Spain Guide Gran Canaria
The third largest island in the archipelago, Gran Canaria is located some 211 kilometres from the North African coast. It is also well known for it’s resorts and has been a popular holiday destination for many years. Gran Canaria is often referred to as a continent in miniature, an island where you can experience both extremes of landscape and temperature. The land ranges from lush valleys, through dark pine forests to Sahara like sand dunes, and the temperature ranges from hot and arid through to cool and snowy on the mountain slopes. As with Tenerife, the northern part of the island is cooler than the south and the bulk of the resorts tend to be located toward to the south and east of the island.
Although it is smaller than both Fuerteventura and Tenerife, it shares their volcanic history. Circular in shape, the island has a maximum altitude of 1950 meters and has much fine golden sand that is blown over from the Sahara Desert, the dunes at Maspolonas are world famous and this area is renowned as one of the top European holiday destinations. This is a compact island and no where is more than an hours driver from the airport, In theory you can drive around all of it in a single day, however due the complexities of the road layouts, this is probably not such a good idea.
This island is the most densely populated of all the Canary Islands and almost half of the population are located within the capital city Las Palmas. The capital city is very cosmopolitan and it has a large number of sophisticated shops, restaurants and bars. This city is certainly a rival to anything Tenerife has to offer. It has a population of some 360,000 and is a major port of historic significance. There is evidence that Christopher Columbus stopped in Las Palmas in 1492 on his way to the new territories. Las Palmas over the years has played host to the arrival of many luxury liners and although not so fashionable now as a holiday destination in it’s own right, it still has a lot to offer to both the holiday maker and the holiday home owner.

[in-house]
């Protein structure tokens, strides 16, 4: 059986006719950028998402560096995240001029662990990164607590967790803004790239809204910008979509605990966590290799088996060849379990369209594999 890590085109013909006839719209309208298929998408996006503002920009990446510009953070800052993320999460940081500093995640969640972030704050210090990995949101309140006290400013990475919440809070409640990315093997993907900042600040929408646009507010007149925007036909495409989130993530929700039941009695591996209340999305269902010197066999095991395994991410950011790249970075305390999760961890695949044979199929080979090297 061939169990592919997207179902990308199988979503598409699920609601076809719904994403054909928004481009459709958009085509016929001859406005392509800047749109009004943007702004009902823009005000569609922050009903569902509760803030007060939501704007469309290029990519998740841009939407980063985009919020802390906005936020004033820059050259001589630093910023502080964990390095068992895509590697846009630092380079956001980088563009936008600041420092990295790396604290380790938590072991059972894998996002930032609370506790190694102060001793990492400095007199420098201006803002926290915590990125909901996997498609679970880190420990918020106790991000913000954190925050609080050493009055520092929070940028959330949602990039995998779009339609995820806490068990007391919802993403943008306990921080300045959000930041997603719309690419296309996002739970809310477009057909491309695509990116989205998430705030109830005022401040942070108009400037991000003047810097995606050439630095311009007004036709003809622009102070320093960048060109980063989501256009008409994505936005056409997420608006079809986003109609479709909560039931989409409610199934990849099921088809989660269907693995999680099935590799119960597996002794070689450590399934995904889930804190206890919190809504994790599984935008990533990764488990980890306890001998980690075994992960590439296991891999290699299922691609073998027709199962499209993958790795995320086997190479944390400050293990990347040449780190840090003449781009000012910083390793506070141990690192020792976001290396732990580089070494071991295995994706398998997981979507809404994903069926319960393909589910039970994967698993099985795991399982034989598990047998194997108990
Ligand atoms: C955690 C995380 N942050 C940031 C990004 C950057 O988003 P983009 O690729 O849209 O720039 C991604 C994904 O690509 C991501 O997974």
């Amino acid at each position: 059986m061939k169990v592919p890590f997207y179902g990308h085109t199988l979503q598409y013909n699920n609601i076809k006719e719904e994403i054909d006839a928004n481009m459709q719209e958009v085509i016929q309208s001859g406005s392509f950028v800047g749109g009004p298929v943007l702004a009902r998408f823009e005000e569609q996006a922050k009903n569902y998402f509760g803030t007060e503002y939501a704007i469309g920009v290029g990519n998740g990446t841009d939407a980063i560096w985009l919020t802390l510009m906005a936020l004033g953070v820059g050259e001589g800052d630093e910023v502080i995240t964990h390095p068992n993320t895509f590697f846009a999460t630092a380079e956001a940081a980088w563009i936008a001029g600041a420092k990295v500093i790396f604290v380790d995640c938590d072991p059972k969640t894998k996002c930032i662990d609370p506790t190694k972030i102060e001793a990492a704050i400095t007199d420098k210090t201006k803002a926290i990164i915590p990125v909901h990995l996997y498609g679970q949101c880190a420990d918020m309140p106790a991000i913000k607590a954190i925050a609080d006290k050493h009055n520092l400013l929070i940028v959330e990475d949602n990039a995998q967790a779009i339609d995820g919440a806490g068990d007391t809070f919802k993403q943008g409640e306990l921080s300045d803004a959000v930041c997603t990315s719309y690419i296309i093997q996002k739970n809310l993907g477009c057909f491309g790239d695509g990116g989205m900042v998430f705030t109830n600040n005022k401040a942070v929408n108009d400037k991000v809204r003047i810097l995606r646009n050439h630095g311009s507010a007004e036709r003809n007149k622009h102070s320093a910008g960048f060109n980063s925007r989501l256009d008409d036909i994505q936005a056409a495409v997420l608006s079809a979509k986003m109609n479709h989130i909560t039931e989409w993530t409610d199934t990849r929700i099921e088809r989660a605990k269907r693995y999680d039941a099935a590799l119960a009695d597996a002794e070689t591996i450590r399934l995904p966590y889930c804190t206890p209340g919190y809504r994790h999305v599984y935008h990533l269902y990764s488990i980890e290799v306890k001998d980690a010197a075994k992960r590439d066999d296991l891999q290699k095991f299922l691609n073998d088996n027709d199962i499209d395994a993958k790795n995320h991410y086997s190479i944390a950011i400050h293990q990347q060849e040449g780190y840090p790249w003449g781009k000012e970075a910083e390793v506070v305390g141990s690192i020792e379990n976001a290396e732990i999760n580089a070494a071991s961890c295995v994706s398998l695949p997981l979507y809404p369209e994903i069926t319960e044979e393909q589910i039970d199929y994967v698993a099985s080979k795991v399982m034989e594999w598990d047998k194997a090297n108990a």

This island has everything the holiday maker or the person seeking to buy a holiday home could want. There is much to do and Gran Canaria boasts no less than 32 natural protected areas, in fact the whole island is under protection as a Biosphere Reserve by UNESCO. It is very easy to escape form the holiday resorts and a trip to experience the rest of it’s features is well worth the effort, the bird park “ Palmitos” which is located towards the south of the island is definitely worth a visit
As well as the fine scenery and beaches, culturally there is also a lot to offer. Gran Canaria does place an an emphasise on history and the arts and these are very much in evidence especially in the capital city. Perhaps a direct rival to Tenerife, Gran Canaria does have the better beaches, it even has a mountain that gets the odd sprinkling of snow (although it must be said, Mount Pico de las Nieves is nowhere near as impressive as Mount Teide. Unlike most of it’s near neighbours, this island does have something to offer in terms of heritage, there are many Guanche sites littered around the island.
The Guanches, (originally meaning a native of Tenerife) but then used to describe the indigenousness population of all the Canaries occupied the islands prior to the 15th century. Originally they came form North Africa and started the earliest civilisation on the Islands, today, there are a but a few remains of them. What can still be seen is mainly in the shape of tombs, like the ancient Egyptians, they had a habit of mummifying the dead and some of these are on display in the museums in Santa Cruz. Alas much evidence of occupation by the Guanches has been lost, often to the encroaching tourist industry, however the authorities are now acting to preserve what remains for antiquity.
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